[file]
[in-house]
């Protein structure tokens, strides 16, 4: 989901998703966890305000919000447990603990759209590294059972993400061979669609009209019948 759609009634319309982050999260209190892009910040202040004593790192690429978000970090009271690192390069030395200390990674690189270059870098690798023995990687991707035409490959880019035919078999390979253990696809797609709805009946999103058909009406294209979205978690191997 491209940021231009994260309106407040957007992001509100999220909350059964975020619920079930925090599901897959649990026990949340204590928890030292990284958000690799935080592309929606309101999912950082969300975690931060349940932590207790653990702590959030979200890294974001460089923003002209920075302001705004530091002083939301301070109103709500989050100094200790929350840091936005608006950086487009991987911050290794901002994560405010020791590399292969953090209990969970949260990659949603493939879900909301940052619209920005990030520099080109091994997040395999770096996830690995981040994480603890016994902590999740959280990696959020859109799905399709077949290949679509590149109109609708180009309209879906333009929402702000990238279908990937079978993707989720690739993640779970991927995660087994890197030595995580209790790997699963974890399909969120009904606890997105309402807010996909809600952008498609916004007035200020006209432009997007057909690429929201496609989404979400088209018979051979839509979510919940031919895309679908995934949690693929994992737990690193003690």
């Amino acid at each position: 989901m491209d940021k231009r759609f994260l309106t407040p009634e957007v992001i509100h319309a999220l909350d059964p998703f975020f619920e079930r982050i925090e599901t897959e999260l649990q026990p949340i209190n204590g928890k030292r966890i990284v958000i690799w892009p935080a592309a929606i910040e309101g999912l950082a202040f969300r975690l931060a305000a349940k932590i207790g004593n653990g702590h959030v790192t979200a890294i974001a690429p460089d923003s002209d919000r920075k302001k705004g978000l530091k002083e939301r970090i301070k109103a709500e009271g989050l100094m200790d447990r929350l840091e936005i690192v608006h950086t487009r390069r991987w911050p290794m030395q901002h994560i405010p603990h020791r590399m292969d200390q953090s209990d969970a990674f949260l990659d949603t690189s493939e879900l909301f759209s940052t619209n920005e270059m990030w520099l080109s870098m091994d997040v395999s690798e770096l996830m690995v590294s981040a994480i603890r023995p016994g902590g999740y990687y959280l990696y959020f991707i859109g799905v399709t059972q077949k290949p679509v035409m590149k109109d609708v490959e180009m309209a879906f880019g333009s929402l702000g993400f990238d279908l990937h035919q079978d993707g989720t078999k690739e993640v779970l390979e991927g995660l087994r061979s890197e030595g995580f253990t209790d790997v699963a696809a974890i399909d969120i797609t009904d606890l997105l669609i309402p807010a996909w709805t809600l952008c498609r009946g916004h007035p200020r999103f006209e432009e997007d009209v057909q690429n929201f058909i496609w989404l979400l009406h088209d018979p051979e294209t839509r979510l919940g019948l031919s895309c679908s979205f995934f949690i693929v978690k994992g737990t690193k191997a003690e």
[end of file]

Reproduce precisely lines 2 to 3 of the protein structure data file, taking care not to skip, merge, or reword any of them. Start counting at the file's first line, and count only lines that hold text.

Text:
């Protein structure tokens, strides 16, 4: 989901998703966890305000919000447990603990759209590294059972993400061979669609009209019948 759609009634319309982050999260209190892009910040202040004593790192690429978000970090009271690192390069030395200390990674690189270059870098690798023995990687991707035409490959880019035919078999390979253990696809797609709805009946999103058909009406294209979205978690191997 491209940021231009994260309106407040957007992001509100999220909350059964975020619920079930925090599901897959649990026990949340204590928890030292990284958000690799935080592309929606309101999912950082969300975690931060349940932590207790653990702590959030979200890294974001460089923003002209920075302001705004530091002083939301301070109103709500989050100094200790929350840091936005608006950086487009991987911050290794901002994560405010020791590399292969953090209990969970949260990659949603493939879900909301940052619209920005990030520099080109091994997040395999770096996830690995981040994480603890016994902590999740959280990696959020859109799905399709077949290949679509590149109109609708180009309209879906333009929402702000990238279908990937079978993707989720690739993640779970991927995660087994890197030595995580209790790997699963974890399909969120009904606890997105309402807010996909809600952008498609916004007035200020006209432009997007057909690429929201496609989404979400088209018979051979839509979510919940031919895309679908995934949690693929994992737990690193003690």
């Amino acid at each position: 989901m491209d940021k231009r759609f994260l309106t407040p009634e957007v992001i509100h319309a999220l909350d059964p998703f975020f619920e079930r982050i925090e599901t897959e999260l649990q026990p949340i209190n204590g928890k030292r966890i990284v958000i690799w892009p935080a592309a929606i910040e309101g999912l950082a202040f969300r975690l931060a305000a349940k932590i207790g004593n653990g702590h959030v790192t979200a890294i974001a690429p460089d923003s002209d919000r920075k302001k705004g978000l530091k002083e939301r970090i301070k109103a709500e009271g989050l100094m200790d447990r929350l840091e936005i690192v608006h950086t487009r390069r991987w911050p290794m030395q901002h994560i405010p603990h020791r590399m292969d200390q953090s209990d969970a990674f949260l990659d949603t690189s493939e879900l909301f759209s940052t619209n920005e270059m990030w520099l080109s870098m091994d997040v395999s690798e770096l996830m690995v590294s981040a994480i603890r023995p016994g902590g999740y990687y959280l990696y959020f991707i859109g799905v399709t059972q077949k290949p679509v035409m590149k109109d609708v490959e180009m309209a879906f880019g333009s929402l702000g993400f990238d279908l990937h035919q079978d993707g989720t078999k690739e993640v779970l390979e991927g995660l087994r061979s890197e030595g995580f253990t209790d790997v699963a696809a974890i399909d969120i797609t009904d606890l997105l669609i309402p807010a996909w709805t809600l952008c498609r009946g916004h007035p200020r999103f006209e432009e997007d009209v057909q690429n929201f058909i496609w989404l979400l009406h088209d018979p051979e294209t839509r979510l919940g019948l031919s895309c679908s979205f995934f949690i693929v978690k994992g737990t690193k191997a003690e």